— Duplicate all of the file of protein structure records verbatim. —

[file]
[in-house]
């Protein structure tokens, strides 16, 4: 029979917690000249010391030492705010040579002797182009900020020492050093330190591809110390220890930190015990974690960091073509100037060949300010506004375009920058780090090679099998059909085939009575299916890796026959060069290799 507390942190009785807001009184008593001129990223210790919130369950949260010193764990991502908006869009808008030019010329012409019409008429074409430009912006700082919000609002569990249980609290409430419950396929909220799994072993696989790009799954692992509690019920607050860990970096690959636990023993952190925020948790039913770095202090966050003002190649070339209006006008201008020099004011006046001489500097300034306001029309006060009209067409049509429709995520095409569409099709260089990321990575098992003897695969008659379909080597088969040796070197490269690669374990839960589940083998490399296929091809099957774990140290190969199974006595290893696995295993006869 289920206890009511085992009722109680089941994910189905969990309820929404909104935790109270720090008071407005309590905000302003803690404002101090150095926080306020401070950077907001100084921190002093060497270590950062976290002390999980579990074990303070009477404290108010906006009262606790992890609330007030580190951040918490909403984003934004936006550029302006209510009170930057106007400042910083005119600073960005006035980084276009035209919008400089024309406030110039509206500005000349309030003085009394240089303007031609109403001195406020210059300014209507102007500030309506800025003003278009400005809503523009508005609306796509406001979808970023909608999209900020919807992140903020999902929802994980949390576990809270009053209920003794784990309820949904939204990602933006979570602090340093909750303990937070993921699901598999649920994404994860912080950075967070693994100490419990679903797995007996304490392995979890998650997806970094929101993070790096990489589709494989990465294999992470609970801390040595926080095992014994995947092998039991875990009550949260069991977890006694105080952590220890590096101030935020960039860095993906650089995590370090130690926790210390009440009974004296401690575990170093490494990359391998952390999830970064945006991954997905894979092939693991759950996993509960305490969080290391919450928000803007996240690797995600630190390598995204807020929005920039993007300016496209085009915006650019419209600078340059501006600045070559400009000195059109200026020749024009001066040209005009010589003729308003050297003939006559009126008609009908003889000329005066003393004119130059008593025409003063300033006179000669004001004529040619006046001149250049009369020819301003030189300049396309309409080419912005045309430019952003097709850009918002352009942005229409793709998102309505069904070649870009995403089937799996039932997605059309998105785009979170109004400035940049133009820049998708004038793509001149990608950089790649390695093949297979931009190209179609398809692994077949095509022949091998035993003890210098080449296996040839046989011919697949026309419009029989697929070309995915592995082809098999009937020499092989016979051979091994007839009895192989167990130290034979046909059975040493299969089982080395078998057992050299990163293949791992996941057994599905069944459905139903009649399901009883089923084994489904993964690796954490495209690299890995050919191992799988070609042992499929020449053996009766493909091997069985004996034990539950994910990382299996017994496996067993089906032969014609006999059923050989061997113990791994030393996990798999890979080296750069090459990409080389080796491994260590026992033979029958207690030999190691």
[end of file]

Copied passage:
[in-house]
């Protein structure tokens, strides 16, 4: 029979917690000249010391030492705010040579002797182009900020020492050093330190591809110390220890930190015990974690960091073509100037060949300010506004375009920058780090090679099998059909085939009575299916890796026959060069290799 507390942190009785807001009184008593001129990223210790919130369950949260010193764990991502908006869009808008030019010329012409019409008429074409430009912006700082919000609002569990249980609290409430419950396929909220799994072993696989790009799954692992509690019920607050860990970096690959636990023993952190925020948790039913770095202090966050003002190649070339209006006008201008020099004011006046001489500097300034306001029309006060009209067409049509429709995520095409569409099709260089990321990575098992003897695969008659379909080597088969040796070197490269690669374990839960589940083998490399296929091809099957774990140290190969199974006595290893696995295993006869 289920206890009511085992009722109680089941994910189905969990309820929404909104935790109270720090008071407005309590905000302003803690404002101090150095926080306020401070950077907001100084921190002093060497270590950062976290002390999980579990074990303070009477404290108010906006009262606790992890609330007030580190951040918490909403984003934004936006550029302006209510009170930057106007400042910083005119600073960005006035980084276009035209919008400089024309406030110039509206500005000349309030003085009394240089303007031609109403001195406020210059300014209507102007500030309506800025003003278009400005809503523009508005609306796509406001979808970023909608999209900020919807992140903020999902929802994980949390576990809270009053209920003794784990309820949904939204990602933006979570602090340093909750303990937070993921699901598999649920994404994860912080950075967070693994100490419990679903797995007996304490392995979890998650997806970094929101993070790096990489589709494989990465294999992470609970801390040595926080095992014994995947092998039991875990009550949260069991977890006694105080952590220890590096101030935020960039860095993906650089995590370090130690926790210390009440009974004296401690575990170093490494990359391998952390999830970064945006991954997905894979092939693991759950996993509960305490969080290391919450928000803007996240690797995600630190390598995204807020929005920039993007300016496209085009915006650019419209600078340059501006600045070559400009000195059109200026020749024009001066040209005009010589003729308003050297003939006559009126008609009908003889000329005066003393004119130059008593025409003063300033006179000669004001004529040619006046001149250049009369020819301003030189300049396309309409080419912005045309430019952003097709850009918002352009942005229409793709998102309505069904070649870009995403089937799996039932997605059309998105785009979170109004400035940049133009820049998708004038793509001149990608950089790649390695093949297979931009190209179609398809692994077949095509022949091998035993003890210098080449296996040839046989011919697949026309419009029989697929070309995915592995082809098999009937020499092989016979051979091994007839009895192989167990130290034979046909059975040493299969089982080395078998057992050299990163293949791992996941057994599905069944459905139903009649399901009883089923084994489904993964690796954490495209690299890995050919191992799988070609042992499929020449053996009766493909091997069985004996034990539950994910990382299996017994496996067993089906032969014609006999059923050989061997113990791994030393996990798999890979080296750069090459990409080389080796491994260590026992033979029958207690030999190691």